National Parks Road Trip USA: The Ultimate Driving Route For Nature Lovers

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There are so many USA national parks road trip options, it’s hard to choose where to go. Whether you’re road tripping in a rental car or your own vehicle, from the Dakotas and Rocky Mountains to the Pacific Northwest and California, you’ll find clusters of national parks in various regions.

Most of them, however, are in the American West, where you’ll still find vast expanses of wilderness, pristine forest and impenetrable mountain ranges. The biggest concentration of national parks in the USA is in the Southwest—made up by Nevada, Utah, Arizona, New Mexico and southwestern Colorado.

In the heart of this huge region lies the Colorado Plateau, centered on the Four Corners area of the Southwest. This is where you’ll find the highest number of National Park Service units outside of Washington, D.C. There are no fewer than nine national parks here, including a few of the most famous ones, which makes this the ultimate destination for the USA national parks road trip of a lifetime.

Southwest USA National Parks Road Trip

On this USA national parks road trip itinerary, you’ll cruise through three different states in the Southwest. Specifically, they are Utah, Colorado and Arizona.

While you won’t pass a single major city on this driving route—which is part of its appeal—you can start it from three different hubs in the region. Whether you start from Las Vegas, Phoenix or Salt Lake City is totally up to you. Even Denver could be an option if you don’t mind spending some time to and fro’.

Let’s now look at the nine sensational national parks that make up this USA national parks route in the Southwest. This is canyon country, but you’ll also be able to enjoy fantastic historic sites and other remarkable natural landmarks.

For the sake of convenience, we’ll start with the northwesternmost park, Zion National Park, and work our way around in a clockwise way. This would be the first park you’d come across when starting in Las Vegas. If leaving from Salt Lake City or Phoenix, the route might start at Arches or Grand Canyon, respectively.

Zion National Park, Utah

One of the most visited USA national parks, Utah’s Zion National Park is nothing short of spectacular. Its centerpiece is Zion Canyon, a deep ravine of red sandstone walls carved by the Virgin River. Along the cliffs, hanging gardens and emerald pools create pockets of lushness, while ponderosa and aspen cover the high country above the rim.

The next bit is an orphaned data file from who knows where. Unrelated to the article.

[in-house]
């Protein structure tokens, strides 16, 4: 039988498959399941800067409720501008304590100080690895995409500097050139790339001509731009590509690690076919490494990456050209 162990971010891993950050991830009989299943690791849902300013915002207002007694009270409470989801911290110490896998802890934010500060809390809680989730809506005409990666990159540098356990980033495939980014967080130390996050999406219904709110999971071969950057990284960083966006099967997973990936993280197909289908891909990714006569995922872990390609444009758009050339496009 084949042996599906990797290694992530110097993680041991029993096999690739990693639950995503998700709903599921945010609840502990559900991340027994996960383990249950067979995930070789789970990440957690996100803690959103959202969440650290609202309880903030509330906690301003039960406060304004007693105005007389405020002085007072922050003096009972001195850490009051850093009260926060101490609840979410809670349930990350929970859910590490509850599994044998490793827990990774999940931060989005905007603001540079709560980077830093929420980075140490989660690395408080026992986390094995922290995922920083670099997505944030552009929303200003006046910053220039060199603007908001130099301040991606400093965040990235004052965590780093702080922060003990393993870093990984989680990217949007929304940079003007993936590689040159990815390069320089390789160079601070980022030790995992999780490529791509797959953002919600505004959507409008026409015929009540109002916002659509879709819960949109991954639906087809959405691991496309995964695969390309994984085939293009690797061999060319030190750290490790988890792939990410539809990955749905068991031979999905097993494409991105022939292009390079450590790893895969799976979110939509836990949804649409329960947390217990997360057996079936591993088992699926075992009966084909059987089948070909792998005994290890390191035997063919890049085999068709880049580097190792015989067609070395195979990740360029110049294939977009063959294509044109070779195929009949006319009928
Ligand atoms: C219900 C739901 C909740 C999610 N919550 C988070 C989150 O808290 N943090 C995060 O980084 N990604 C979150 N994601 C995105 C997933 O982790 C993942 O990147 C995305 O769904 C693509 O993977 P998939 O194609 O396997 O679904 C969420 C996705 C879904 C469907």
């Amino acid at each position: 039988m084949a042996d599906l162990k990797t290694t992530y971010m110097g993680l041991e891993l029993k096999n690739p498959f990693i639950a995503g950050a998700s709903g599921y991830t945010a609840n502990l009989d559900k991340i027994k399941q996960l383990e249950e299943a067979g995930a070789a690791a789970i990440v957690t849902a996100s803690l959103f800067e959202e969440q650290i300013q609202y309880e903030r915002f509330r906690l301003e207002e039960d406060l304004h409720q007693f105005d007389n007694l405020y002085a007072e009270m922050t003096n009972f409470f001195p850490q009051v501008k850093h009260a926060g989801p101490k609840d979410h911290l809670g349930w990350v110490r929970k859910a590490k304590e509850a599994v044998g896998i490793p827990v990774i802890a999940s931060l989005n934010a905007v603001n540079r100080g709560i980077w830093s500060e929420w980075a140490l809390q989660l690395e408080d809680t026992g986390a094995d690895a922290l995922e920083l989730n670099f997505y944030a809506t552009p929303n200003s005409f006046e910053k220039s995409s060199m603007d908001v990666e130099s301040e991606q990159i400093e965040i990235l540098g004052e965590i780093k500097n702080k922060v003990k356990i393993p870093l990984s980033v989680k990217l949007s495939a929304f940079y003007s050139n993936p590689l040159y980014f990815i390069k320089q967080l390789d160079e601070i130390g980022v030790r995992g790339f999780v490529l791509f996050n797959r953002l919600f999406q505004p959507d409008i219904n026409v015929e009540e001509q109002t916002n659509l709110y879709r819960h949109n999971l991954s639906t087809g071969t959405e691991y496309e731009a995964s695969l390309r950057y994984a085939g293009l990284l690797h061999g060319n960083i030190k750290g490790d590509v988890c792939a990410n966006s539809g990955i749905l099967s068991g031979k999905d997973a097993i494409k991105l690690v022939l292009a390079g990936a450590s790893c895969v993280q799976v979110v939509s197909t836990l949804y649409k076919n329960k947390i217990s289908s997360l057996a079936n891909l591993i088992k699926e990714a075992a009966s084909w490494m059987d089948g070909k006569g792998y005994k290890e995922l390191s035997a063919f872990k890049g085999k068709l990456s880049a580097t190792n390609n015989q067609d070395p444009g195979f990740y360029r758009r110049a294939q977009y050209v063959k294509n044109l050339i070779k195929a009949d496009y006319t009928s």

There’s a human element here, too. Mormon pioneering homesteaders were so impressed by the rock formations and fertile lands along the Virgin River they called it Zion. The park is home to two campgrounds and several epic hiking trails, most notably Angels Landing, Observation Point and the Narrows.

Bryce Canyon National Park, Utah

A short drive to the northeast brings you to the second national park in Utah. Bryce Canyon National Park is famous for its thousands of orange-colored hoodoos, a type of spired rock formations.

This is where the high-elevation Colorado Plateau starts crumbling due to wind, ice and rain. Bryce Canyon is the upper step of the “Colorado Plateau staircase”, a gigantic descending collection of canyons, ravines, cliffs and rock walls. Its lowest point is the Colorado River at the bottom of the Grand Canyon (see below).

The star attraction in Bryce Canyon, which is technically not a canyon, is Bryce Amphitheater, a semi-circular depression filled with photogenic hoodoos. The park’s main road passes by various viewpoints, as does the Rim Trail. A variety of trails lead down into this otherworldly natural amphitheater—popular among hikers and horseback riders alike.

Capitol Reef National Park, Utah

A scenic drive on Utah Route 12 and 24 takes you into Capitol Reef National Park. Because this public highway runs straight through the park, many people don’t bother spending a few days here. It’s more a “passing-through park” than a “let’s-spend-a-day-here park”. That’s an absolute shame. Capitol Reef is one of the most underrated national parks in America, a veritable hidden treasure in the national park system.